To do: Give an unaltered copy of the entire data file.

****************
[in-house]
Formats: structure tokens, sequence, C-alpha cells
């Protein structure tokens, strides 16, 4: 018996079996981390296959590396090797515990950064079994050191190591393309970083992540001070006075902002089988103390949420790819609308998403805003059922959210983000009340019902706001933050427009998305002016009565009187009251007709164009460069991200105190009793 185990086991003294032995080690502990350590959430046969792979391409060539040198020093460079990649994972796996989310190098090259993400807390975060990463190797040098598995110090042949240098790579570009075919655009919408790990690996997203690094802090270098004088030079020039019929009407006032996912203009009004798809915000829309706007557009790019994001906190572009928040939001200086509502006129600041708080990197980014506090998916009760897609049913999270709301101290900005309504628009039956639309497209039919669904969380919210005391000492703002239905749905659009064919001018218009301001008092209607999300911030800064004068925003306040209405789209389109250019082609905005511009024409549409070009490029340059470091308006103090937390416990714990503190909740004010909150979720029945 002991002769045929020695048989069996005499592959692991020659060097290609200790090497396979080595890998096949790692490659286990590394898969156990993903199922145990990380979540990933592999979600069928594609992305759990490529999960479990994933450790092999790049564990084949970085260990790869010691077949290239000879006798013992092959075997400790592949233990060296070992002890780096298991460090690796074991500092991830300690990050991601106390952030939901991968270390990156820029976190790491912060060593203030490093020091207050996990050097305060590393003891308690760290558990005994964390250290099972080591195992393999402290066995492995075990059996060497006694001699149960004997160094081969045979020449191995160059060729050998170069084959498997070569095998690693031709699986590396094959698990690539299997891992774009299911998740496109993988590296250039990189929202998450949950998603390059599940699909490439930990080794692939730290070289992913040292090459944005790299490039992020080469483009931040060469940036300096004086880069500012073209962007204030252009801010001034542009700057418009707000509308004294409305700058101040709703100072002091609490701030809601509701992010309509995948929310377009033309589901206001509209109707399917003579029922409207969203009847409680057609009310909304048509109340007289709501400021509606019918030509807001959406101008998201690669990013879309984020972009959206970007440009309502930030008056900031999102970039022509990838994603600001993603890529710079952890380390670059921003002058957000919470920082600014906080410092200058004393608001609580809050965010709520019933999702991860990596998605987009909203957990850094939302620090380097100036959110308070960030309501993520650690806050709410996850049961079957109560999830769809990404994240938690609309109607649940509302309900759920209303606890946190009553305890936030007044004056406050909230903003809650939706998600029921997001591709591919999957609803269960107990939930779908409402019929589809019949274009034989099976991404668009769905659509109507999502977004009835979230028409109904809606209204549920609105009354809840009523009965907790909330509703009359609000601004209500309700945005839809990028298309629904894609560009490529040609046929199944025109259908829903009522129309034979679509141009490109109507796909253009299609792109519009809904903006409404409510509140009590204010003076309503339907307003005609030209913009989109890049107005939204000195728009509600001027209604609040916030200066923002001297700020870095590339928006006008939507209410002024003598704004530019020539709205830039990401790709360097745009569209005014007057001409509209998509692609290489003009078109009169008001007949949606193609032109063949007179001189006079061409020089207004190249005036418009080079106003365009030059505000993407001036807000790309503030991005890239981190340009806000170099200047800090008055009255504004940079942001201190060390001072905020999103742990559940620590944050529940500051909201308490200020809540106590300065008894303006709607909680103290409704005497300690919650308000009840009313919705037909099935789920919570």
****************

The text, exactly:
[in-house]
Formats: structure tokens, sequence, C-alpha cells
């Protein structure tokens, strides 16, 4: 018996079996981390296959590396090797515990950064079994050191190591393309970083992540001070006075902002089988103390949420790819609308998403805003059922959210983000009340019902706001933050427009998305002016009565009187009251007709164009460069991200105190009793 185990086991003294032995080690502990350590959430046969792979391409060539040198020093460079990649994972796996989310190098090259993400807390975060990463190797040098598995110090042949240098790579570009075919655009919408790990690996997203690094802090270098004088030079020039019929009407006032996912203009009004798809915000829309706007557009790019994001906190572009928040939001200086509502006129600041708080990197980014506090998916009760897609049913999270709301101290900005309504628009039956639309497209039919669904969380919210005391000492703002239905749905659009064919001018218009301001008092209607999300911030800064004068925003306040209405789209389109250019082609905005511009024409549409070009490029340059470091308006103090937390416990714990503190909740004010909150979720029945 002991002769045929020695048989069996005499592959692991020659060097290609200790090497396979080595890998096949790692490659286990590394898969156990993903199922145990990380979540990933592999979600069928594609992305759990490529999960479990994933450790092999790049564990084949970085260990790869010691077949290239000879006798013992092959075997400790592949233990060296070992002890780096298991460090690796074991500092991830300690990050991601106390952030939901991968270390990156820029976190790491912060060593203030490093020091207050996990050097305060590393003891308690760290558990005994964390250290099972080591195992393999402290066995492995075990059996060497006694001699149960004997160094081969045979020449191995160059060729050998170069084959498997070569095998690693031709699986590396094959698990690539299997891992774009299911998740496109993988590296250039990189929202998450949950998603390059599940699909490439930990080794692939730290070289992913040292090459944005790299490039992020080469483009931040060469940036300096004086880069500012073209962007204030252009801010001034542009700057418009707000509308004294409305700058101040709703100072002091609490701030809601509701992010309509995948929310377009033309589901206001509209109707399917003579029922409207969203009847409680057609009310909304048509109340007289709501400021509606019918030509807001959406101008998201690669990013879309984020972009959206970007440009309502930030008056900031999102970039022509990838994603600001993603890529710079952890380390670059921003002058957000919470920082600014906080410092200058004393608001609580809050965010709520019933999702991860990596998605987009909203957990850094939302620090380097100036959110308070960030309501993520650690806050709410996850049961079957109560999830769809990404994240938690609309109607649940509302309900759920209303606890946190009553305890936030007044004056406050909230903003809650939706998600029921997001591709591919999957609803269960107990939930779908409402019929589809019949274009034989099976991404668009769905659509109507999502977004009835979230028409109904809606209204549920609105009354809840009523009965907790909330509703009359609000601004209500309700945005839809990028298309629904894609560009490529040609046929199944025109259908829903009522129309034979679509141009490109109507796909253009299609792109519009809904903006409404409510509140009590204010003076309503339907307003005609030209913009989109890049107005939204000195728009509600001027209604609040916030200066923002001297700020870095590339928006006008939507209410002024003598704004530019020539709205830039990401790709360097745009569209005014007057001409509209998509692609290489003009078109009169008001007949949606193609032109063949007179001189006079061409020089207004190249005036418009080079106003365009030059505000993407001036807000790309503030991005890239981190340009806000170099200047800090008055009255504004940079942001201190060390001072905020999103742990559940620590944050529940500051909201308490200020809540106590300065008894303006709607909680103290409704005497300690919650308000009840009313919705037909099935789920919570």